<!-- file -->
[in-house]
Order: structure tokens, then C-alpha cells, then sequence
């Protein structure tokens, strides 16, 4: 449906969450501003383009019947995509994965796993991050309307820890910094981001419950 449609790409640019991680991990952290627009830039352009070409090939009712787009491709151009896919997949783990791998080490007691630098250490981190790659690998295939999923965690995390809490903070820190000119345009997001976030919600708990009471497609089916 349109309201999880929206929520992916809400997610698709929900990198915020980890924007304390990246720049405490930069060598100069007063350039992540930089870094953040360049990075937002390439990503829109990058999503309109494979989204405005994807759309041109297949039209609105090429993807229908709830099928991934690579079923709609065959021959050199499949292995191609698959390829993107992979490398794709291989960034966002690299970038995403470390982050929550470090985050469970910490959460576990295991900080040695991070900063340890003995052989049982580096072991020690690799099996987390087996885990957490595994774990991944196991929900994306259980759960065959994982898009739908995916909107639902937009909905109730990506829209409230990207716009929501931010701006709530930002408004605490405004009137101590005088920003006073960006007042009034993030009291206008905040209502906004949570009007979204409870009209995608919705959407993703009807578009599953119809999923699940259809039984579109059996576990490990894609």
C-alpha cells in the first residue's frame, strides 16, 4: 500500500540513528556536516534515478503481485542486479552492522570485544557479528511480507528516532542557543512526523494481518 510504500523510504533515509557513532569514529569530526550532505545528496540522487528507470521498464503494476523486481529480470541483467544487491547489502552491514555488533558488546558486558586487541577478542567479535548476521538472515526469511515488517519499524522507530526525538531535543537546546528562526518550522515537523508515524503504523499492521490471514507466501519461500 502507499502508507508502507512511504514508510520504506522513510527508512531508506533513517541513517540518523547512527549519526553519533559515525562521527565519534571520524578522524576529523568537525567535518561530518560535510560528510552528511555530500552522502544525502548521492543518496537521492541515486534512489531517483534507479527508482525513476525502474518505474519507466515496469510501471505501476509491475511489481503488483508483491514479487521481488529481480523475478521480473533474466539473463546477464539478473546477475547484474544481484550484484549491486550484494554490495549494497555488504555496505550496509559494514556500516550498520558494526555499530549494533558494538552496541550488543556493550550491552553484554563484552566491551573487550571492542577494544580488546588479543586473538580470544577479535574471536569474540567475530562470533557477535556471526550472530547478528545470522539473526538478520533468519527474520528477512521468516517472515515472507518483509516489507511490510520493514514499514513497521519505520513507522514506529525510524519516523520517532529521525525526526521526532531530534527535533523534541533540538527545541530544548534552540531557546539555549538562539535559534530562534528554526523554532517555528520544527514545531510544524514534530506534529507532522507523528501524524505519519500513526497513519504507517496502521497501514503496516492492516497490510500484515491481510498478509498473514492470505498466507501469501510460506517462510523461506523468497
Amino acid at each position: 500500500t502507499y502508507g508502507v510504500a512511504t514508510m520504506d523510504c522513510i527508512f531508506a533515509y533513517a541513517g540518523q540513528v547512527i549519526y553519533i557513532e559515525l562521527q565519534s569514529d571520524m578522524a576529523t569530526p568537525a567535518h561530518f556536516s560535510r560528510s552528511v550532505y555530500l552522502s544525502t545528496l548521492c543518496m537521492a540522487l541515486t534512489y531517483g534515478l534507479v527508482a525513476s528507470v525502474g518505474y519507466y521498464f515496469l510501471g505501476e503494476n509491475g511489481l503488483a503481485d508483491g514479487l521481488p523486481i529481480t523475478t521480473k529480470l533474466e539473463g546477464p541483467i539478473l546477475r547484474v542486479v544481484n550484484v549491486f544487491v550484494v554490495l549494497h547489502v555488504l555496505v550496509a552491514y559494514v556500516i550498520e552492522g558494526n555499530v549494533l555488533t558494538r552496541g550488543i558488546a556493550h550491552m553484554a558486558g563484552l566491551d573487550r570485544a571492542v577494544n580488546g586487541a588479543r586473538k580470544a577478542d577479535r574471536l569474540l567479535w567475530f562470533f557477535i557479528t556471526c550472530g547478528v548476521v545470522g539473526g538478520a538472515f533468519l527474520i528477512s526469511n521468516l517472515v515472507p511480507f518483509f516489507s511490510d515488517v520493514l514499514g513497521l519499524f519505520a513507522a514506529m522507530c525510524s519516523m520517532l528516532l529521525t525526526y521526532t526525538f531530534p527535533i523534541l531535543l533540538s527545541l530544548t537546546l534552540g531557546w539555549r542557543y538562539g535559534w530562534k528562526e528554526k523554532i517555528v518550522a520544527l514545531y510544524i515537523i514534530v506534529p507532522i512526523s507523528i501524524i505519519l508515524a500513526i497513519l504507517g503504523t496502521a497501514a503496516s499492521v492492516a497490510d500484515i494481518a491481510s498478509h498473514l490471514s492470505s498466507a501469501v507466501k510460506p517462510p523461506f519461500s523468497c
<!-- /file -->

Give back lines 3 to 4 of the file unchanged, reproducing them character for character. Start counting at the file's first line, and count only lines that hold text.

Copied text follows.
């Protein structure tokens, strides 16, 4: 449906969450501003383009019947995509994965796993991050309307820890910094981001419950 449609790409640019991680991990952290627009830039352009070409090939009712787009491709151009896919997949783990791998080490007691630098250490981190790659690998295939999923965690995390809490903070820190000119345009997001976030919600708990009471497609089916 349109309201999880929206929520992916809400997610698709929900990198915020980890924007304390990246720049405490930069060598100069007063350039992540930089870094953040360049990075937002390439990503829109990058999503309109494979989204405005994807759309041109297949039209609105090429993807229908709830099928991934690579079923709609065959021959050199499949292995191609698959390829993107992979490398794709291989960034966002690299970038995403470390982050929550470090985050469970910490959460576990295991900080040695991070900063340890003995052989049982580096072991020690690799099996987390087996885990957490595994774990991944196991929900994306259980759960065959994982898009739908995916909107639902937009909905109730990506829209409230990207716009929501931010701006709530930002408004605490405004009137101590005088920003006073960006007042009034993030009291206008905040209502906004949570009007979204409870009209995608919705959407993703009807578009599953119809999923699940259809039984579109059996576990490990894609």
C-alpha cells in the first residue's frame, strides 16, 4: 500500500540513528556536516534515478503481485542486479552492522570485544557479528511480507528516532542557543512526523494481518 510504500523510504533515509557513532569514529569530526550532505545528496540522487528507470521498464503494476523486481529480470541483467544487491547489502552491514555488533558488546558486558586487541577478542567479535548476521538472515526469511515488517519499524522507530526525538531535543537546546528562526518550522515537523508515524503504523499492521490471514507466501519461500 502507499502508507508502507512511504514508510520504506522513510527508512531508506533513517541513517540518523547512527549519526553519533559515525562521527565519534571520524578522524576529523568537525567535518561530518560535510560528510552528511555530500552522502544525502548521492543518496537521492541515486534512489531517483534507479527508482525513476525502474518505474519507466515496469510501471505501476509491475511489481503488483508483491514479487521481488529481480523475478521480473533474466539473463546477464539478473546477475547484474544481484550484484549491486550484494554490495549494497555488504555496505550496509559494514556500516550498520558494526555499530549494533558494538552496541550488543556493550550491552553484554563484552566491551573487550571492542577494544580488546588479543586473538580470544577479535574471536569474540567475530562470533557477535556471526550472530547478528545470522539473526538478520533468519527474520528477512521468516517472515515472507518483509516489507511490510520493514514499514513497521519505520513507522514506529525510524519516523520517532529521525525526526521526532531530534527535533523534541533540538527545541530544548534552540531557546539555549538562539535559534530562534528554526523554532517555528520544527514545531510544524514534530506534529507532522507523528501524524505519519500513526497513519504507517496502521497501514503496516492492516497490510500484515491481510498478509498473514492470505498466507501469501510460506517462510523461506523468497